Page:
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1
EEP101/ECON125 Spring 00
Prof.: D. Zilberman
GSIs: Malick/McGregor/StPierre
Key to
PROBLEM SET 1
1.
The graph below illustrates the case where a monopolist supplies the market. (Note that the graph is not exactly
to scale, so coordinates should be calculated as the intersection of curves, or by substituting values in the relevant
functions. Ex: at point “g” MB = MSC; at point “k”, MC = 40 +2*100 = 240)
40
50
300
200
100
100
200
300
400
k
MB
MSC
g
MC
MC (with subsidy)
d
b
h
90
220
240
310
l
e
c
j
i
275
MR
m
a
f
0
a)
Social Optimum
is attained at a point (g on the graph) where the marginal social cost (sum of private and
external marginal costs) is just equal to the marginal social benefit (simply the inverse demand in this case).
MSC = MC + MEC = (40 + 2Q) + (10 + 0.5Q) = 50 + 2.5Q
Social Equilibrium => MSC = MB => Point g => 50 + 2.5Q = 400 – Q
=>
=> Q* = 100
Total External Cost , TEC,
at Q
*
=>
Area
ekgl
=> 100 (10 + 60)(1/2)
= 3,500
=> TEC* = 3,500
CS* (varies, but assuming quota) => area
agh
=> (1/2)(400300)(100) = 5,000
=> CS* = 5,000
PS* (varies, but assuming quota) => area
ekgh
=> (1/2)(260+60)(100) = 16,000
=> PS* = 16,000
Total Welfare, W* = CS* + PS*  TEC* = 5,000 + 16,000 – 3,500 = 17,500
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but you should also see that W* => area lga
=> (1/2)(350)(100) = 17,500
=> W* = 17,500
A common mistake was “PS* = 12,500” (perhaps representing the area ghl).
Recall that producer surplus
is the difference between price received and marginal cost ,
over the actual quantity sold
. It is often a triangle, but
not always.
b)
The
monopolist
produces at a level where the private marginal cost equals private marginal revenue:
Total Revenues
TR = P(Q)Q = (400  Q)Q = 400Q  Q
2
.
Marginal Revenue MR =
ƒ
ƒ
TR
Q
= 400  2Q
Equilibrium Quantity => MR = MC =>
Point d
=> 400  2Q = 40 + 2Q
=> Q
m
= 90.
Equilibrium Price => 400  Q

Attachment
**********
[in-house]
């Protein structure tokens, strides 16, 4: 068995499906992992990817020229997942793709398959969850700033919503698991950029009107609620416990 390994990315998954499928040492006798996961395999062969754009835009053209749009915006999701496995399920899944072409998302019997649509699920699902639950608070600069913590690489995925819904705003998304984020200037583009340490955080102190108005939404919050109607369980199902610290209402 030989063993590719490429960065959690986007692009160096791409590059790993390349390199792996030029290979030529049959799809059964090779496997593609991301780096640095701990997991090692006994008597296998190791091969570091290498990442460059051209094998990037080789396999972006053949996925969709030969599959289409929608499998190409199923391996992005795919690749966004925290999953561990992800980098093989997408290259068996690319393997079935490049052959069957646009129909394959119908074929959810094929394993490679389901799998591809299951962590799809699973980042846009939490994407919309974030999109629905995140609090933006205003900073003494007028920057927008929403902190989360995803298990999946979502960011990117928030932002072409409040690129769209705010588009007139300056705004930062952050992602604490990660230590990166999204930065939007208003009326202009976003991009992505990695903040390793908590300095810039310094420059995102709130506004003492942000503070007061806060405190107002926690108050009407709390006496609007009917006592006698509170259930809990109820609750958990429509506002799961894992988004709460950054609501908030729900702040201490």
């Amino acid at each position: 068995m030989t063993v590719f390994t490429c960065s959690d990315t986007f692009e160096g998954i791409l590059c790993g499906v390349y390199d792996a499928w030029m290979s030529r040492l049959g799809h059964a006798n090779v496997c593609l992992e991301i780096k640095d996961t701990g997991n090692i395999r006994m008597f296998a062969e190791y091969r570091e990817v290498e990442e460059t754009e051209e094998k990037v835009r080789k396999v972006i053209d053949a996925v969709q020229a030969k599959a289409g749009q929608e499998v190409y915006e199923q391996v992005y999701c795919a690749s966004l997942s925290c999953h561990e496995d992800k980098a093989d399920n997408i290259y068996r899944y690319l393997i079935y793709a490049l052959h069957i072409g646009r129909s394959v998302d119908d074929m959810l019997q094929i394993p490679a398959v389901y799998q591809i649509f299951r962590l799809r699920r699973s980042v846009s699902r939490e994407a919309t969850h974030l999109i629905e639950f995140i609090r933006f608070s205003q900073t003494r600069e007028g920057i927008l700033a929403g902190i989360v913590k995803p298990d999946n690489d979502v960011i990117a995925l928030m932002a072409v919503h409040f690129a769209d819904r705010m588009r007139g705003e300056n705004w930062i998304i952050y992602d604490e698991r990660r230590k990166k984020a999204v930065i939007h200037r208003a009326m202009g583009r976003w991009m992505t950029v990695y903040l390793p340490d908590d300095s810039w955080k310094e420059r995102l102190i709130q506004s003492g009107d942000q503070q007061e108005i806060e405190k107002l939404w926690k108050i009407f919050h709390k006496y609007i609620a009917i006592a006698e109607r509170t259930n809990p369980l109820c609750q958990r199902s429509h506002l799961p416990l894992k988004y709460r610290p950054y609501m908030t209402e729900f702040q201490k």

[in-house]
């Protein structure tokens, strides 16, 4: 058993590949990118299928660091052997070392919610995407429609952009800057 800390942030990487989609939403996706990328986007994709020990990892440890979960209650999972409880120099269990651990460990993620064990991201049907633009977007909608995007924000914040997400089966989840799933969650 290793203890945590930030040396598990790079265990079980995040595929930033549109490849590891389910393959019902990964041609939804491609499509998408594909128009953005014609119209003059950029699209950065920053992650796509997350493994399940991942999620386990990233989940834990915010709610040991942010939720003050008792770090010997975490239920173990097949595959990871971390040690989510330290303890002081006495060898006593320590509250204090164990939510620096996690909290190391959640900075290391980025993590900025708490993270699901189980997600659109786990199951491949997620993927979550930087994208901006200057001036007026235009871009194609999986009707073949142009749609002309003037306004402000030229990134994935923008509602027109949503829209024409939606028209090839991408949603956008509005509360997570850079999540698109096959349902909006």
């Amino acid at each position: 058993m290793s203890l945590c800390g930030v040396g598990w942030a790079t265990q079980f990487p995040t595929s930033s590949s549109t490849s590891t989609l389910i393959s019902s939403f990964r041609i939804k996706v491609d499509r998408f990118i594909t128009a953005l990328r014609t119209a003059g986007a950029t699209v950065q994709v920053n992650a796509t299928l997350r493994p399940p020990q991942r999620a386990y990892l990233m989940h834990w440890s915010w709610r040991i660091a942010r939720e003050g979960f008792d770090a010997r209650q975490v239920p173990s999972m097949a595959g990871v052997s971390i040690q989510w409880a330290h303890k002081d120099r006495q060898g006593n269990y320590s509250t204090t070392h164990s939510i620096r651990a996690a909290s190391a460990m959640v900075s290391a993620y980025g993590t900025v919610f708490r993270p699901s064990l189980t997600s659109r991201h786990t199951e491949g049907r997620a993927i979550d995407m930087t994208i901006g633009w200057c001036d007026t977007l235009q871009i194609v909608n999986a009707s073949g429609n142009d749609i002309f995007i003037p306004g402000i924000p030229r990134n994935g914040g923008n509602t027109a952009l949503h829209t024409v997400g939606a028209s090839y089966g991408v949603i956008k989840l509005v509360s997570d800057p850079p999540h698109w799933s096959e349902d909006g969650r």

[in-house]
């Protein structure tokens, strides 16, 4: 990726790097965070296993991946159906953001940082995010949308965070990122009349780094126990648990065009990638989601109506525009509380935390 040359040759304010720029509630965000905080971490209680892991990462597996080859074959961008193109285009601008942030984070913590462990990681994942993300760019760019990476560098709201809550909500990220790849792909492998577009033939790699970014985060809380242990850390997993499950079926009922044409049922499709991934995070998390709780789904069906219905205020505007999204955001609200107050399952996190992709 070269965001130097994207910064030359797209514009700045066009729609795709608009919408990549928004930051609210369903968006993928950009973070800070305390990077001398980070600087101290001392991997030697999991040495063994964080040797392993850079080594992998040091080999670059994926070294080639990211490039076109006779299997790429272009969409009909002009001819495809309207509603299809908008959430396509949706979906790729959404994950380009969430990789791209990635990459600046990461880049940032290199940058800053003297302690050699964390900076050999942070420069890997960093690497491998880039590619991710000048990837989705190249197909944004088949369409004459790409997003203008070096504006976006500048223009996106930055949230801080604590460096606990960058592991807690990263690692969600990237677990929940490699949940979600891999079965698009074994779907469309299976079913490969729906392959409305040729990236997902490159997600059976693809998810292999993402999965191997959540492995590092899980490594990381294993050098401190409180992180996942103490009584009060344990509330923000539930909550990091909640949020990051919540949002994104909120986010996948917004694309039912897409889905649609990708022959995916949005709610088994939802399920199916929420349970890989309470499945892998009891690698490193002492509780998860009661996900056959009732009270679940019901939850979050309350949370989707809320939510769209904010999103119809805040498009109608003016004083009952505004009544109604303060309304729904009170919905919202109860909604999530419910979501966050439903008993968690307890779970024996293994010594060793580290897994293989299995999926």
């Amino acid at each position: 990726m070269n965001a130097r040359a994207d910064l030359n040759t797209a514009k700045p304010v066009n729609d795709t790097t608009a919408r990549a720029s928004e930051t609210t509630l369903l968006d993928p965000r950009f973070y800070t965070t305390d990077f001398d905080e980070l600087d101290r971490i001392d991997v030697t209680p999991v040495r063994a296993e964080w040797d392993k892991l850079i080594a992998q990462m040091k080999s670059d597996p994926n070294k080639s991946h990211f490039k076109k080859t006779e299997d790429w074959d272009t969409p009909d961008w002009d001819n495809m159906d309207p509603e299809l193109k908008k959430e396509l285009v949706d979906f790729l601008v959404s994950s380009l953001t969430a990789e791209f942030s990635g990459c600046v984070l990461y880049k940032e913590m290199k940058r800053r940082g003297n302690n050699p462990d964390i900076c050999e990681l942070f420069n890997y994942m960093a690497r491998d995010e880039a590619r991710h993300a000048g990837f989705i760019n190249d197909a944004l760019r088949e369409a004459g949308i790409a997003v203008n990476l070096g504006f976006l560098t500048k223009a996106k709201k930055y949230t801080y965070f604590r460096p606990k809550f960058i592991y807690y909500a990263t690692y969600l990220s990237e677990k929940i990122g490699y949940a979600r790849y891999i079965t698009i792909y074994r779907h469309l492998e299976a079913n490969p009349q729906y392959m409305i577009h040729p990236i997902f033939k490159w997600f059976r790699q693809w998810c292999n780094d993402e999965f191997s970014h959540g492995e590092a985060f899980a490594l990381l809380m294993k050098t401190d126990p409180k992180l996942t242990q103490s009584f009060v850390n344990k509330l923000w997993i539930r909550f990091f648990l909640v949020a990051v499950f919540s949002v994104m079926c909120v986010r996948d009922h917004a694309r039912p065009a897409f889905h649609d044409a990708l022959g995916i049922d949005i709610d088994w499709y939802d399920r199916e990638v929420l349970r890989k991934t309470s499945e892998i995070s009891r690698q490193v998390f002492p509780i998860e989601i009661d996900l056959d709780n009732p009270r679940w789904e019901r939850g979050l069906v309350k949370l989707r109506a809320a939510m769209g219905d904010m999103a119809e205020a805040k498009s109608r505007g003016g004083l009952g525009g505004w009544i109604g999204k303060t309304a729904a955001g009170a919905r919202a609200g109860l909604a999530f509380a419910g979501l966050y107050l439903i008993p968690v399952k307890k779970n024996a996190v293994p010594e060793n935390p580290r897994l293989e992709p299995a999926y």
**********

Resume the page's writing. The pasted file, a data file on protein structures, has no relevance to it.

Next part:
m
=> 400  90 => 310
=> P
m
= 310
c)
Remember that the
deadweight loss
is the welfare deficit, relative to the socially optimal level.
Consumer's Surplus, CS
m
=> Area
abc
=>
(400  310)(90)(1/2) = 4,050
=> CS
m
= 4,050
Producer's
Surplus, PS
m
=> Area
bcde
=>
(90)(270 + 90)(1/2) = 16,200
=> PS
m
= 16,200
Total external cost, TEC
m
=> Area
elfd => (90) (10+55)(1/2) = 2,925
=> TEC
m
=
2,925
Total Welfare, W
m
= CS
m
+ PS
m
 TEC
m
= 4,050 + 16,200 – 2,925 = 17,325
also see that W
m
=> area acde minus elfd is alcf => (1/2)(350+35)(90) = 17,325
=> W
m
= 17,325
Deadweight Loss => DWL
m
= W* W
m
= 17,500 – 17,325 = 175
also see that DWL
m
=> area agl minus alcf
is cgf => (1/2)(35*10) = 175
=> DWL
m
= 175
d)
Correction
of
the externality
The government plans to intervene with a tax or a subsidy to shift the private MC curve so that it intersects the MR
at the desired optimal level of output Q*.
Let's call "x" the amount by which the MC curve should change.
The
way we have written the equation, a negative value for x implies a subsidy (reducing MC), while a positive value
implies a tax (increasing MC).
MC(Q*) + x
=
MR(Q*)
(40 + 2 Q*) + x =
(400  2 Q*)
We know from a) that Q* = 100, so x is the only unknown.
Therefore
40 + 2(100) + x =
400  2 (100)
240 + x = 200
x* =  40.
The government should thus grant the monopolist a unit subsidy of $40 per unit produced.
This seems strange
subsidizing a polluter—but the intuition is simple. Relative to the social optimum, the market power of a
monopolist make her produce “not enough” (and charge too high a price), but the unregulated externality makes her
produce “too much”, so the two effects work in opposite directions.
If the externality is relatively severe, the
government should encourage the monopolist to restrict even further its production by charging a tax. But if the
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 Spring '09

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